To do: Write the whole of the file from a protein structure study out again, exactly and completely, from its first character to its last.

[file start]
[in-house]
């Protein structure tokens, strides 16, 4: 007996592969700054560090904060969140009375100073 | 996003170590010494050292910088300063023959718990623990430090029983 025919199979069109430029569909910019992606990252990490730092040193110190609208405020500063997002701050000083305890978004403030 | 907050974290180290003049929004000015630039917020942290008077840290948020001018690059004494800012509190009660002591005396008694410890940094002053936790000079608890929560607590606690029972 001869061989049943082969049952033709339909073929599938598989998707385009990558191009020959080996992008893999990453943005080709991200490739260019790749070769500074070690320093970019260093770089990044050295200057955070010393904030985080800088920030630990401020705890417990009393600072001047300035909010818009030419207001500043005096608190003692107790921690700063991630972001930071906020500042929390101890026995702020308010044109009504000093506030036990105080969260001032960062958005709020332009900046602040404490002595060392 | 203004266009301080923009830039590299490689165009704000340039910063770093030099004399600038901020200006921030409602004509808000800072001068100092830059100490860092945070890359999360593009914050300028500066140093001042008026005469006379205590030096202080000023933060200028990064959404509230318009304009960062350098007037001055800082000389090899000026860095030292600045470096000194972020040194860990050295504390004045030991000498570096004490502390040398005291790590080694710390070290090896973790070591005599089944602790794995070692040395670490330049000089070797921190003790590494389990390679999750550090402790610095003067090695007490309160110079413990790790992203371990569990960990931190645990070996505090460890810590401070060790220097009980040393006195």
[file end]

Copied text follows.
[in-house]
């Protein structure tokens, strides 16, 4: 007996592969700054560090904060969140009375100073 | 996003170590010494050292910088300063023959718990623990430090029983 025919199979069109430029569909910019992606990252990490730092040193110190609208405020500063997002701050000083305890978004403030 | 907050974290180290003049929004000015630039917020942290008077840290948020001018690059004494800012509190009660002591005396008694410890940094002053936790000079608890929560607590606690029972 001869061989049943082969049952033709339909073929599938598989998707385009990558191009020959080996992008893999990453943005080709991200490739260019790749070769500074070690320093970019260093770089990044050295200057955070010393904030985080800088920030630990401020705890417990009393600072001047300035909010818009030419207001500043005096608190003692107790921690700063991630972001930071906020500042929390101890026995702020308010044109009504000093506030036990105080969260001032960062958005709020332009900046602040404490002595060392 | 203004266009301080923009830039590299490689165009704000340039910063770093030099004399600038901020200006921030409602004509808000800072001068100092830059100490860092945070890359999360593009914050300028500066140093001042008026005469006379205590030096202080000023933060200028990064959404509230318009304009960062350098007037001055800082000389090899000026860095030292600045470096000194972020040194860990050295504390004045030991000498570096004490502390040398005291790590080694710390070290090896973790070591005599089944602790794995070692040395670490330049000089070797921190003790590494389990390679999750550090402790610095003067090695007490309160110079413990790790992203371990569990960990931190645990070996505090460890810590401070060790220097009980040393006195």